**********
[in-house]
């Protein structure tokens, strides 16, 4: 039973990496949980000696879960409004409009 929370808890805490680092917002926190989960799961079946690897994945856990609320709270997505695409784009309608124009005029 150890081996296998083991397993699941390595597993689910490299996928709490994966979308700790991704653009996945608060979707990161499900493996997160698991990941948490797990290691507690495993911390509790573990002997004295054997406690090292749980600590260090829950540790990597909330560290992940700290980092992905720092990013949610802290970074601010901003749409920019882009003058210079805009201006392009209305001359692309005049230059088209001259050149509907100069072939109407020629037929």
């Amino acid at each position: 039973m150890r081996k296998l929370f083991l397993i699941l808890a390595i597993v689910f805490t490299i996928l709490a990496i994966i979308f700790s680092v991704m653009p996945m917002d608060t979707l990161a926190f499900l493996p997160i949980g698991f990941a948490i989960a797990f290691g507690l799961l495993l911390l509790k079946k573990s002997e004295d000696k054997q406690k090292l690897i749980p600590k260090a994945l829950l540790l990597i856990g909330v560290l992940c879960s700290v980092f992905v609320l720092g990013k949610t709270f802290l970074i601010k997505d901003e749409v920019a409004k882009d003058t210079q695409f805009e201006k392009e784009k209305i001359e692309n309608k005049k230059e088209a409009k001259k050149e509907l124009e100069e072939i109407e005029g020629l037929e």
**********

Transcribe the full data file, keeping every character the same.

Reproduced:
[in-house]
């Protein structure tokens, strides 16, 4: 039973990496949980000696879960409004409009 929370808890805490680092917002926190989960799961079946690897994945856990609320709270997505695409784009309608124009005029 150890081996296998083991397993699941390595597993689910490299996928709490994966979308700790991704653009996945608060979707990161499900493996997160698991990941948490797990290691507690495993911390509790573990002997004295054997406690090292749980600590260090829950540790990597909330560290992940700290980092992905720092990013949610802290970074601010901003749409920019882009003058210079805009201006392009209305001359692309005049230059088209001259050149509907100069072939109407020629037929």
């Amino acid at each position: 039973m150890r081996k296998l929370f083991l397993i699941l808890a390595i597993v689910f805490t490299i996928l709490a990496i994966i979308f700790s680092v991704m653009p996945m917002d608060t979707l990161a926190f499900l493996p997160i949980g698991f990941a948490i989960a797990f290691g507690l799961l495993l911390l509790k079946k573990s002997e004295d000696k054997q406690k090292l690897i749980p600590k260090a994945l829950l540790l990597i856990g909330v560290l992940c879960s700290v980092f992905v609320l720092g990013k949610t709270f802290l970074i601010k997505d901003e749409v920019a409004k882009d003058t210079q695409f805009e201006k392009e784009k209305i001359e692309n309608k005049k230059e088209a409009k001259k050149e509907l124009e100069e072939i109407e005029g020629l037929e």